Being an art teacher Experiential Learning is a principle necessity. It is the basic hands-on approach to learning art.  When drawing a still life, the learner is taught through observation.They use perception and experience of their teacher by example to visually recognize techniques on how to draw.They thenreproduce or interpret their perception, what they see, where the objects are placed with regard to other objects around them. The learner is encouraged to explore the relationships between the objects and their surroundings forming a type of communication. An abstract concept occurs simultaneously.  As the learner becomes more confident, they begin to conceptualize an interaction between themselves and the artwork and later by the viewerand the artwork. The learning occurs not by the final outcome but by the process to achieve the final outcome and to experience it.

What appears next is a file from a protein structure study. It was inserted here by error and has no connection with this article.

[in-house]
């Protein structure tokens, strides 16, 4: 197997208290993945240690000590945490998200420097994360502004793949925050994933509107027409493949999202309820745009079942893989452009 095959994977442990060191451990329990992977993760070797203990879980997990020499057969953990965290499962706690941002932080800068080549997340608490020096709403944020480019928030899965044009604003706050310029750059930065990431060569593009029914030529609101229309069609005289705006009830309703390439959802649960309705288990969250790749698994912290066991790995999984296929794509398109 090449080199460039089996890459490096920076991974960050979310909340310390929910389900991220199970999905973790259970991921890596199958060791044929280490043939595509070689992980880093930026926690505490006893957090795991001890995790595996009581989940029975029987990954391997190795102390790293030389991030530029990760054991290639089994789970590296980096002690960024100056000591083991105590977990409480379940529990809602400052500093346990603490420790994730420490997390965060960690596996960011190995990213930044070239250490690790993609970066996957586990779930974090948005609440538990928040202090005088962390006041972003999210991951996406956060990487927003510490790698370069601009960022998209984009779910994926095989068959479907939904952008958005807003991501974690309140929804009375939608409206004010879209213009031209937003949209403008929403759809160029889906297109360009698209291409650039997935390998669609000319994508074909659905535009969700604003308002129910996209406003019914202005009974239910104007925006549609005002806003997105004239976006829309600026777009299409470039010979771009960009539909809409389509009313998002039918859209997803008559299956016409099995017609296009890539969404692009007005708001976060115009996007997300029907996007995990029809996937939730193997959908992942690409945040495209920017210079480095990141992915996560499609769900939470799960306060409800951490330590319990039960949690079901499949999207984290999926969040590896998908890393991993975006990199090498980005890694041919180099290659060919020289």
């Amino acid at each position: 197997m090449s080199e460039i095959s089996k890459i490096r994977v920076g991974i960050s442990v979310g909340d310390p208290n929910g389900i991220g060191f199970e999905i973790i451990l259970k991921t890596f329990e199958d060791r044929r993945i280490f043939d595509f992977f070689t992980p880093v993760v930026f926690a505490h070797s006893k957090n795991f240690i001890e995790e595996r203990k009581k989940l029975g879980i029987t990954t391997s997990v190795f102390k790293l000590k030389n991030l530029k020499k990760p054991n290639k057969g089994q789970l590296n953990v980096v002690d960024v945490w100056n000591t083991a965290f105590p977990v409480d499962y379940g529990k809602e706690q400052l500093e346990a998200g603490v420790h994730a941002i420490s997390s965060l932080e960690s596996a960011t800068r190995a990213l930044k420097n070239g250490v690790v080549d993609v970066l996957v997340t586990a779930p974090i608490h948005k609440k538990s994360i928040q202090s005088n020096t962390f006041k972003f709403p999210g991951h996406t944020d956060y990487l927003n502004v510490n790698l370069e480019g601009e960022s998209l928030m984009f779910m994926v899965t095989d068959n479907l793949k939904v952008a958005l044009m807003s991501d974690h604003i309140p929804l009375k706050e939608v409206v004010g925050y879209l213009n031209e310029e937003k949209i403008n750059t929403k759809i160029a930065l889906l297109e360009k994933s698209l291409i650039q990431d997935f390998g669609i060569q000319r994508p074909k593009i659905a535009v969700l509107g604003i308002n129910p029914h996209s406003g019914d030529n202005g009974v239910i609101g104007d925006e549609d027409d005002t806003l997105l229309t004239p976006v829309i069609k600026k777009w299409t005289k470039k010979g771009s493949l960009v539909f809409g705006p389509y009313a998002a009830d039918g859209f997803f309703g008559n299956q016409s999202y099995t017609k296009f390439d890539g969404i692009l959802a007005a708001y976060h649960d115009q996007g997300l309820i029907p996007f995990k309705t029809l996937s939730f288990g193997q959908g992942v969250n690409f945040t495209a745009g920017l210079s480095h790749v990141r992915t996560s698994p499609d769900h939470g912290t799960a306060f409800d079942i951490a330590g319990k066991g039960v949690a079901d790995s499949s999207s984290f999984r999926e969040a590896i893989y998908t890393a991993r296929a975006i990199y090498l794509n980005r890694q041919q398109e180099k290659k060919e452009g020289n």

Cognitive psychology is the thought process how people perceive, think and remember based on reasoning, conceptual development, and decision making. I would like to use a design project as an example of cognitive psychology. I could teach students how to use Adobe Photoshop for hours …when I finish lecturing and it is time for the students practice what they so called learned, most of them don’t even know how to turn the computer on. I use cognitive psychology as a way to aid the learning process concentrating on perception and reasoning.  Introducing the learner a few easy techniques (not all of them at once)with multiple ways to exercise them to realize their learning objective. By giving the learner a choice (usually they choose the path they feel most comfortable with or that the find easier to remember) they use their own reasoning to subconsciously achievethe learning objectives...

Evidence of Learning

Lesson Objectives:
  1. To focus on learners observation skills – establish relationships between still life objects: light, composition and space